While access control is typically seen as an “in-place” technology — solutions like smart locks and face ID tend to stay in one place — Intel’s RealSense ID is a mobile facial recognition system which works with a building’s existing access control solutions.
RealSense ID features active depth sensing, system on a chip, and an embedded security element which protects user information.
Intel says inputs are processed locally, with user data being encrypted.
According to a TechAcute article, the technology behind RealSense ID isn’t exactly new:
As of right now, their facial recognition technology can be compared to Apple’s Face ID, Microsoft Azure’s Face, and 3M’s ePrivacy Filter.
For those who have little faith in the practicality of facial recognition, Intel assures that RealSense ID’s machine learning technology will continuously adjust and learn users’ physical appearance as they inevitably change.
Intel also confidently states that there is only a “one-in-1-million” chance that the RealSense ID may falsely authenticate. This is attributed to the device’s built-in anti-spoofing technology that will block any attempts to bypass the system, such as through the use of photographs, video footage, or any other phishing methods.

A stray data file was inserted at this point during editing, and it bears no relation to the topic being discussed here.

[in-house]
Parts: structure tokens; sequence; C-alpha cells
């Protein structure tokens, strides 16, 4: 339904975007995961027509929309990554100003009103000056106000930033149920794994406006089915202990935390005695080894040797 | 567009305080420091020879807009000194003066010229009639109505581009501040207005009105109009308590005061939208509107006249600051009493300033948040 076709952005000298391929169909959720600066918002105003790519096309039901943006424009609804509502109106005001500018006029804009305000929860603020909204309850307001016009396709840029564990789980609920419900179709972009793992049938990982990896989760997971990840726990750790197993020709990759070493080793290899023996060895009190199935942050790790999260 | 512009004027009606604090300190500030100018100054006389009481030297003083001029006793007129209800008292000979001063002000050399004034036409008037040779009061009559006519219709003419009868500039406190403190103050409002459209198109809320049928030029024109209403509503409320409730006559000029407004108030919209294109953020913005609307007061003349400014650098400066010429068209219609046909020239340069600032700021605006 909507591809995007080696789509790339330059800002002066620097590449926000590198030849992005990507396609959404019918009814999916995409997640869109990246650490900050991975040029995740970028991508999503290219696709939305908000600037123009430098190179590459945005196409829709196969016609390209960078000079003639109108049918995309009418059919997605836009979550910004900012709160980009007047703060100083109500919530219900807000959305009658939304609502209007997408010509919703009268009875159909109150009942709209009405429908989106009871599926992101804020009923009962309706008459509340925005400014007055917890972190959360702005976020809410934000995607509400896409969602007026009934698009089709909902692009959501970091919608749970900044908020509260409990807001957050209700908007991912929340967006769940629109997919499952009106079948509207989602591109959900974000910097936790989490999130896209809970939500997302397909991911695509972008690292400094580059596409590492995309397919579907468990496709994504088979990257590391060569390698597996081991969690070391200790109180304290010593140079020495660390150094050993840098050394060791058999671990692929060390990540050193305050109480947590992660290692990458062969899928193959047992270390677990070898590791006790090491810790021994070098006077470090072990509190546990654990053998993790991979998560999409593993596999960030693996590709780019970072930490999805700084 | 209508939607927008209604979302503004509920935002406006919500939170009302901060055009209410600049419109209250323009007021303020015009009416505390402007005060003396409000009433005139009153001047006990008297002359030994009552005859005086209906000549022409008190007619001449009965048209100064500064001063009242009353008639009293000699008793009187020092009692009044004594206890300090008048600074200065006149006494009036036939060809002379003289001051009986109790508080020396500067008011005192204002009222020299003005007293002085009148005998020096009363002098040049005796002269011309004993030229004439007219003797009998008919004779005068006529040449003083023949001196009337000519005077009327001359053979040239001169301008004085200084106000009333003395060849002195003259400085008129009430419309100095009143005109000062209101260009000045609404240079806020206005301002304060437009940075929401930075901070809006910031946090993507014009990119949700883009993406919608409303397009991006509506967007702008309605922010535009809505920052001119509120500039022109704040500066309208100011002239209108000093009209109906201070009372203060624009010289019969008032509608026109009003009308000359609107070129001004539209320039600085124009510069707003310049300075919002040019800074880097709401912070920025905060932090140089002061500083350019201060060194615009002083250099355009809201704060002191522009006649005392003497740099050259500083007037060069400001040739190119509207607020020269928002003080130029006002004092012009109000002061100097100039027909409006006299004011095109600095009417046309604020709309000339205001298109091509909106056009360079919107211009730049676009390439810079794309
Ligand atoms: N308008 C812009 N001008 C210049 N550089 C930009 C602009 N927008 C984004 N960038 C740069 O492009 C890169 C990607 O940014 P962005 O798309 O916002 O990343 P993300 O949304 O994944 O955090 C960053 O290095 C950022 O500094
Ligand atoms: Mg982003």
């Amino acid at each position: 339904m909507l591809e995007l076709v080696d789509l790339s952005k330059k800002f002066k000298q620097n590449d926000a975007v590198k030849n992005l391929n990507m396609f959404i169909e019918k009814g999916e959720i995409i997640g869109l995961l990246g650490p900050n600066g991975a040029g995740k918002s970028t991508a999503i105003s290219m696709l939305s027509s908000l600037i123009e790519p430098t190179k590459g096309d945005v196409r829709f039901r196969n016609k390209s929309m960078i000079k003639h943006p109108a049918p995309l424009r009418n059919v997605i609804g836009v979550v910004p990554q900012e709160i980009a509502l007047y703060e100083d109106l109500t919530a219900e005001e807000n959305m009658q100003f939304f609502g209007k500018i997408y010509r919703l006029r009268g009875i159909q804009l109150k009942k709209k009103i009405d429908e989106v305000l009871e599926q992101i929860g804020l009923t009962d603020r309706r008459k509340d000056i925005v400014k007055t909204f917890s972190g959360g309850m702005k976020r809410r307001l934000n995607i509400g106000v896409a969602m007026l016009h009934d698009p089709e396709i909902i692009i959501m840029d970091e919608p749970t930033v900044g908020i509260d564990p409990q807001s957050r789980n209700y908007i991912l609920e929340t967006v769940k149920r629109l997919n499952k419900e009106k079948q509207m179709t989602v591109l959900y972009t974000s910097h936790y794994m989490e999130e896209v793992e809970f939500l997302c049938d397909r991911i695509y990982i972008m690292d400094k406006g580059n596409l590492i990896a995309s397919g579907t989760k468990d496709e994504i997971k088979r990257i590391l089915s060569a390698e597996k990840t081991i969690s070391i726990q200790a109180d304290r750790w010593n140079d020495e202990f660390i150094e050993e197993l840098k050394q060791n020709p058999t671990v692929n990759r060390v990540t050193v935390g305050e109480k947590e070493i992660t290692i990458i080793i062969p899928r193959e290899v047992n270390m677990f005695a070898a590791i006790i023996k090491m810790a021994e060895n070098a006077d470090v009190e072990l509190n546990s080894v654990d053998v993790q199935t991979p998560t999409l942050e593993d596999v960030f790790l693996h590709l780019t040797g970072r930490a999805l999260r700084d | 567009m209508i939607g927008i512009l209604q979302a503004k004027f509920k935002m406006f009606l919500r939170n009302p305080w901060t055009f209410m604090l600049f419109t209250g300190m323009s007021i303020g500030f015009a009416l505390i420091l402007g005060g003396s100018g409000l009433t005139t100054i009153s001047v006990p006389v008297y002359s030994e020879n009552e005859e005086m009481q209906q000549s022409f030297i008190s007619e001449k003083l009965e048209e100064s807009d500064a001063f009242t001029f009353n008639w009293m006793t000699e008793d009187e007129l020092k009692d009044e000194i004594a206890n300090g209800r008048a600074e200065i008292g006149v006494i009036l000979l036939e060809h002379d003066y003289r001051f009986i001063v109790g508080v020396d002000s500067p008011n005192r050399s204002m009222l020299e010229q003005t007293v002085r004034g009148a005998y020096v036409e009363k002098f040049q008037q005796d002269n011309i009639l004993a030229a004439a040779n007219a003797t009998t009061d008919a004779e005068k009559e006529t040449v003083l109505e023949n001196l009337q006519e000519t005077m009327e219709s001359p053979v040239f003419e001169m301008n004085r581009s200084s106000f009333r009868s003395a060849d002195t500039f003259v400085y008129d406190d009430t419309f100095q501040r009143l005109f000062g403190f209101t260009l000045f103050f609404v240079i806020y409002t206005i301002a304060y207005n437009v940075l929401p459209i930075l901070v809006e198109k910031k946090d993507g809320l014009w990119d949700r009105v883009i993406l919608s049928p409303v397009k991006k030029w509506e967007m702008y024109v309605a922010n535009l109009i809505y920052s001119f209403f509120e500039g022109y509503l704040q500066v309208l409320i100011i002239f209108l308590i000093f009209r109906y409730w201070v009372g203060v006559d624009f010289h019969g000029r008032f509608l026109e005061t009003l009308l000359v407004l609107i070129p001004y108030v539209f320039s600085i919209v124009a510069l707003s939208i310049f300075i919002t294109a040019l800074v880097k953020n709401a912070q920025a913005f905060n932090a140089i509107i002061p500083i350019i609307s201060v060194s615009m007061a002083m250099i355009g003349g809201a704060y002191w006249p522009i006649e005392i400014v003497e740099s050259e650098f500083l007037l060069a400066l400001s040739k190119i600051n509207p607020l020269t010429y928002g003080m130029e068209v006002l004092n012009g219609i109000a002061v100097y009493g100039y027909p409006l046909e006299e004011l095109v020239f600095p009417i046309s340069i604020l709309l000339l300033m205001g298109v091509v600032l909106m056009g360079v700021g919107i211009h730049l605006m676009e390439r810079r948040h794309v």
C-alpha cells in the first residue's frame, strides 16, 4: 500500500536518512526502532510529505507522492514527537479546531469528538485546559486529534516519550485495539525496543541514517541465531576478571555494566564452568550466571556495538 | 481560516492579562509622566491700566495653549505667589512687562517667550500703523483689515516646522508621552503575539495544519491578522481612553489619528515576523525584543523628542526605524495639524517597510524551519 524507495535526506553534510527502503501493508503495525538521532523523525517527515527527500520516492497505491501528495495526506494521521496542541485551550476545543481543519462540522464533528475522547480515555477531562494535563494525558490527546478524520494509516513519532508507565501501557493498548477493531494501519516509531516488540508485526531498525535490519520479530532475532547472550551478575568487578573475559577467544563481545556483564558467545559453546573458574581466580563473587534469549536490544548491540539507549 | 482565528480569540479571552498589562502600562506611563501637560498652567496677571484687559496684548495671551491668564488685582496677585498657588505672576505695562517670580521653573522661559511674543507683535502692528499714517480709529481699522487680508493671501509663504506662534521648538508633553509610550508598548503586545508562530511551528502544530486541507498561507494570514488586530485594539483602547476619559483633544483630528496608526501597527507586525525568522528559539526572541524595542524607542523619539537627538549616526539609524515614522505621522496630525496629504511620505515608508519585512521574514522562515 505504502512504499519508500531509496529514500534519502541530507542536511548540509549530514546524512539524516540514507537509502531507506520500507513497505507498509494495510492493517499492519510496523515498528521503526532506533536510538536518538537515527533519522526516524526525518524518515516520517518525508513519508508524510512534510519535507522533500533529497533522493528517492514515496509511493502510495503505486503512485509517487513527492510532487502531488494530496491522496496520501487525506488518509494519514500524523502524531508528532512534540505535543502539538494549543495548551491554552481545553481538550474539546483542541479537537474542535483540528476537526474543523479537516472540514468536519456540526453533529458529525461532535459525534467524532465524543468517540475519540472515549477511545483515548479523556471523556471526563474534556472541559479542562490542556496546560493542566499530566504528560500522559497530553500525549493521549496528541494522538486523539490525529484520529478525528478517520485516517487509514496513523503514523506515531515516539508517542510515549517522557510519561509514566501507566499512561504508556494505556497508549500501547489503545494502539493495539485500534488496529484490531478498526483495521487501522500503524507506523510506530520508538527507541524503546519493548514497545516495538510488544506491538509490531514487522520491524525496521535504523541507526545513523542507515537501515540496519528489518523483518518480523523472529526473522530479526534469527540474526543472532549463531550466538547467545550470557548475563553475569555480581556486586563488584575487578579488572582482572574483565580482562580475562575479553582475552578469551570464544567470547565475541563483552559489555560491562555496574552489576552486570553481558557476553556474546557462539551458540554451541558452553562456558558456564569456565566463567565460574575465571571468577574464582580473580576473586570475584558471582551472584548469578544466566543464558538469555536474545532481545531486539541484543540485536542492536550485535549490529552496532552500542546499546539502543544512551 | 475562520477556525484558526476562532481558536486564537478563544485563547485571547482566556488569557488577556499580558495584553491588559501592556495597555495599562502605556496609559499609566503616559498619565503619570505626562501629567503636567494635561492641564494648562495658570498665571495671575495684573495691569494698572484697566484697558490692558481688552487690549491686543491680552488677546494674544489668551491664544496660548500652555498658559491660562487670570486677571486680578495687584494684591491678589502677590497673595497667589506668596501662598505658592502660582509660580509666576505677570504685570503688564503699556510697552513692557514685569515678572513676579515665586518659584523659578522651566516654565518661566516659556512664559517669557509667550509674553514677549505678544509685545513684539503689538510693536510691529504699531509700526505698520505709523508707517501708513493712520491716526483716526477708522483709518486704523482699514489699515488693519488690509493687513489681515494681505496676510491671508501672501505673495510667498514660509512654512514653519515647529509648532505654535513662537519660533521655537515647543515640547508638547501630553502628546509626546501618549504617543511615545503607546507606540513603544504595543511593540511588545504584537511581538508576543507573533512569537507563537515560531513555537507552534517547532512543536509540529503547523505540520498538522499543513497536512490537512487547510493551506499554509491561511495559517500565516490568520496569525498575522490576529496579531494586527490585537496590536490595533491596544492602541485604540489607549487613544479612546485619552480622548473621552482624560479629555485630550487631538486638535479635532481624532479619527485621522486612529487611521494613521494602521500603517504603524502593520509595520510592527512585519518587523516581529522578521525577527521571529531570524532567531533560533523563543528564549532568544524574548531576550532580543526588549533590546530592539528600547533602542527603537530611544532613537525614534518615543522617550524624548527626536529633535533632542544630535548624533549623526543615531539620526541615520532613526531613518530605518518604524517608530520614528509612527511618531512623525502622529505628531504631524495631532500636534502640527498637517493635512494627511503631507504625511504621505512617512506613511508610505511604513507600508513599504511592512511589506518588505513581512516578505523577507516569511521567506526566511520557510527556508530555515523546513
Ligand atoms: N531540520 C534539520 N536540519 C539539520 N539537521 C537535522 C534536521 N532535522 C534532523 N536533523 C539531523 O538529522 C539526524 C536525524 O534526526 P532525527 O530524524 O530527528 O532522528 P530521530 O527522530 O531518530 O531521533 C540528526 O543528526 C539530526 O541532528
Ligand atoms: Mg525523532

The solution starts at $99 and launches early this year.
The thing I’m wondering about this is: in what setting would it be ideal? Likely Government, but then you would expect governmental facilities to already be using a more advanced — perhaps publicly-unavailable? — form of the technology.
I could see it used in situations such COVID vaccine protection. After all, we’ve unfortunately seen a large need for that technology in recent weeks.
Video surveillance is usually used as the first layer of access control and monitoring, but maybe an implemented measure like this detection system could be just as crucial.